Objective: To evaluate the association between circulating progesterone and progesterone metabolite levels and breast cancer risk.

Design, Setting, And Participants: Using a sensitive liquid chromatography-tandem mass spectrometry assay, prediagnostic serum levels of progesterone and progesterone metabolites were quantified in a case-cohort study nested within the Breast and Bone Follow-up to the Fracture Intervention Trial (n = 15 595). Participation was limited to women not receiving exogenous hormone therapy at the time of blood sampling (1992-1993). Incident breast cancer cases (n = 405) were diagnosed during 12 follow-up years and a subcohort of 495 postmenopausal women were randomly selected within 10-year age and clinical center strata. Progesterone assays were completed in July 2017; subsequent data analyses were conducted between July 15, 2017, and December 20, 2018.

Exposures: Circulating concentrations of pregnenolone, progesterone, and their major metabolites.

Main Outcomes And Measures: Development of breast cancer, with hazard ratios (HRs) and 95% CIs was estimated using Cox proportional hazards regression adjusted for key confounders, including estradiol. Evaluation of hormone ratios and effect modification were planned a priori.

Results: The present study included 405 incident breast cancer cases and a subcohort of 495 postmenopausal women; the mean (SD) age at the time of the blood draw was 67.2 (6.2) years. Progesterone concentrations were a mean (SD) of 4.6 (1.7) ng/dL. Women with higher circulating progesterone levels were at an increased risk for breast cancer per SD increase in progesterone levels (HR, 1.16; 95% CI, 1.00-1.35; P = .048). The association with progesterone was linear in a 5-knot spline and stronger for invasive breast cancers (n = 267) (HR, 1.24; 95% CI, 1.07-1.43; P = .004). Among women in the lowest quintile (Q1) of circulating estradiol (<6.30 pg/mL) elevated progesterone concentrations were associated with reduced breast cancer risk per SD increase in progesterone levels (HR, 0.38; 95% CI, 0.15-0.95; P = .04) and increased risk among women in higher quintiles of estradiol (Q2-Q5; ≥6.30 pg/mL) (HR, 1.18; 95% CI, 1.04-1.35; P = .01; P = .04 for interaction).

Conclusions And Relevance: In this case-cohort study of postmenopausal women, elevated circulating progesterone levels were associated with a 16% increase in the risk of breast cancer. Additional research should be undertaken to assess how postmenopausal breast cancer risk is associated with both endogenous progesterone and progesterone metabolites and their interactions with estradiol.
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http://dx.doi.org/10.1001/jamanetworkopen.2020.3645DOI Listing
http://www.ncbi.nlm.nih.gov/pmc/articles/PMC7182797PMC
April 2020

Endogenous estradiol and inflammation biomarkers: potential interacting mechanisms of obesity-related disease.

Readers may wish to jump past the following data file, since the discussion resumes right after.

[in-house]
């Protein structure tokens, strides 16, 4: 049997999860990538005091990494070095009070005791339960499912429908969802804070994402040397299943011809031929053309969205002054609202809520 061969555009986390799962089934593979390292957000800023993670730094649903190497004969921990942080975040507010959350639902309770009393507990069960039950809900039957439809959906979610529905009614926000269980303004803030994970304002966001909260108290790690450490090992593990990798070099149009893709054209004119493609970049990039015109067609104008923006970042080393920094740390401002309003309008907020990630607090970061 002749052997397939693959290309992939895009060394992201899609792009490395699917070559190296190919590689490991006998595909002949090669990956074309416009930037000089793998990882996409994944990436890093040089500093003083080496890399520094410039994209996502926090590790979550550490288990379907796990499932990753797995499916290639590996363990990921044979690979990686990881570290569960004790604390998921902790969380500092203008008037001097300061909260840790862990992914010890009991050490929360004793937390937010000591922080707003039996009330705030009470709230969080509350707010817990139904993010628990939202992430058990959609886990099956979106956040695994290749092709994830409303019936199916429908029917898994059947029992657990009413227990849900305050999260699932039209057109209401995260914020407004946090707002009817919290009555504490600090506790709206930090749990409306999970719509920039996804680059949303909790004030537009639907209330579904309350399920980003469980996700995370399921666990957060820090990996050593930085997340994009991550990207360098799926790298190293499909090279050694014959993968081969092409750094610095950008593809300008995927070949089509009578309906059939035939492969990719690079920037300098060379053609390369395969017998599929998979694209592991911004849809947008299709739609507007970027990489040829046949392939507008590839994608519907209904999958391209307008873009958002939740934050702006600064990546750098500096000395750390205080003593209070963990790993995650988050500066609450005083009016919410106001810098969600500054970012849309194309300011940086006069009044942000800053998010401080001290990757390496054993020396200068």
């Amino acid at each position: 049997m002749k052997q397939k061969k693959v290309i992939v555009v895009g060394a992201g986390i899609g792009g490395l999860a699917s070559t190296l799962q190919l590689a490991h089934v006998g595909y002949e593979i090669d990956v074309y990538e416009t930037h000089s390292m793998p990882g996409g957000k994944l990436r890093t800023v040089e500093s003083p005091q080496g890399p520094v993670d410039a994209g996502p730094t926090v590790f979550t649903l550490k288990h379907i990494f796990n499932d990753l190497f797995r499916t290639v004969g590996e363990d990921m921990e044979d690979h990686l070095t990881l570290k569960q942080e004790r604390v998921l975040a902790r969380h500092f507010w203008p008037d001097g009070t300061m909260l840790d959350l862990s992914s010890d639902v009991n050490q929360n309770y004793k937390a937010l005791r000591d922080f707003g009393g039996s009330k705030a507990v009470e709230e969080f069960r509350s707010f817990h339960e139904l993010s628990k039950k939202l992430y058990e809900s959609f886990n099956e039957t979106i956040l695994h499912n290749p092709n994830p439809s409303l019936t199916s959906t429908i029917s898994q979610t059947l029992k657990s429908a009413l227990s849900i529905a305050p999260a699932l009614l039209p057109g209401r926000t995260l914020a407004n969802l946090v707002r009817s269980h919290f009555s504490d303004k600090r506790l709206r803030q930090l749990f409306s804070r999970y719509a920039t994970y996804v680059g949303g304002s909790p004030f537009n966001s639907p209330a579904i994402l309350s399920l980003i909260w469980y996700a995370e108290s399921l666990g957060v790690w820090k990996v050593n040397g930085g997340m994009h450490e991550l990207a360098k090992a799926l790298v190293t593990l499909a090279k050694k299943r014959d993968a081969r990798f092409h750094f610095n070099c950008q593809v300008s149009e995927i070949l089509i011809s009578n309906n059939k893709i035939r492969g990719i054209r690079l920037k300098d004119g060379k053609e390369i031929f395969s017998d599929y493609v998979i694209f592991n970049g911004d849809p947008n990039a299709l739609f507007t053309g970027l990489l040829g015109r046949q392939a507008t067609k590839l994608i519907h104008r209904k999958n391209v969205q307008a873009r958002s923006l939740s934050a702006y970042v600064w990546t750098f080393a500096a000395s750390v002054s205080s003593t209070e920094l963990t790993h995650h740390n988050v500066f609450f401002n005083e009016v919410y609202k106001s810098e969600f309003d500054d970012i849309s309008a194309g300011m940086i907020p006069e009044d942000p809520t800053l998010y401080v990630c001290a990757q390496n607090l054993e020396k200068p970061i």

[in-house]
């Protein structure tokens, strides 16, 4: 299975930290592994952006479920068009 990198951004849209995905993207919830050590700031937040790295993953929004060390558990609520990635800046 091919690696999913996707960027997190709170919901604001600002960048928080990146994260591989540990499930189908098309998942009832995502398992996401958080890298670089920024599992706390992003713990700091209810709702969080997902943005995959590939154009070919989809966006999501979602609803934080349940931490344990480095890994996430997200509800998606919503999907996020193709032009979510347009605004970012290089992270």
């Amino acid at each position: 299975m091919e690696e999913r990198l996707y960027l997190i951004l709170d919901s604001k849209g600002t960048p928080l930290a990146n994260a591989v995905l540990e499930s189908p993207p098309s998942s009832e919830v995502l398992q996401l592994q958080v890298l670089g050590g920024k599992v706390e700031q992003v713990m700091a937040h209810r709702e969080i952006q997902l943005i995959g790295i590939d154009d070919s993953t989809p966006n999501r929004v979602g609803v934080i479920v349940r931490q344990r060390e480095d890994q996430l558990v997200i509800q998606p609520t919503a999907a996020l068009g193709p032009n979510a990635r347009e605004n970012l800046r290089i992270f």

Cancer Causes Control 2020 Apr 25;31(4):309-320. Epub 2020 Feb 25.

Division of Cancer Epidemiology and Genetics, National Cancer Institute, Bethesda, MD, USA.

Purpose: Disentangling the effects of endogenous estrogens and inflammation on obesity-related diseases requires a clearer understanding of how the two biological mechanisms relate to each other.

Methods: We studied 155 healthy postmenopausal women not taking menopausal hormone therapy enrolled in the Prostate Lung Colorectal and Ovarian (PLCO) screening cancer trial. From a baseline blood draw, we measured endogenous estradiol and 69 inflammation biomarkers: cytokines, chemokines, adipokines, angiogenic factors, growth factors, acute phase proteins, and soluble receptors. We evaluated the estradiol-inflammation relationship by assessing associations across different models (linear, ordinal logistic, and binary logistic) using a variety of estradiol classifications. We additionally investigated the estradiol-inflammation relationship stratified by baseline obesity status (BMI < 30 stratum and BMI > 30 stratum).

Results: Associations of estradiol with 7 inflammation biomarkers met p < 0.05 statistical significance in linear and ordinal models: C-reactive protein (CRP), adiponectin, chemokine (C-X-C motif) ligand-6, thymus activation-regulated chemokine, eosinophil chemotactic protein, plasminogen activator inhibitor-1, and serum amyloid A. The positive association between estradiol and CRP was robust to model changes. Each standard deviation increase in endogenous estradiol doubled a woman's odds of having CRP levels higher than the study median (odds ratio 2.29; 95% confidence interval 1.28, 4.09). Estradiol was consistently inversely associated with adiponectin. Other estradiol-inflammation biomarker associations were not robust to model changes.

Conclusions: Endogenous estradiol appears to be associated with CRP and adiponectin; the evidence is limited for other inflammation biomarkers.
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http://dx.doi.org/10.1007/s10552-020-01280-6DOI Listing
http://www.ncbi.nlm.nih.gov/pmc/articles/PMC7472689PMC
April 2020

Reproductive factors and risk of breast cancer by tumor subtypes among Ghanaian women: A population-based case-control study.

Int J Cancer 2020 09 13;147(6):1535-1547. Epub 2020 Mar 13.

Division of Cancer Epidemiology and Genetics, National Cancer Institute, Bethesda, MD.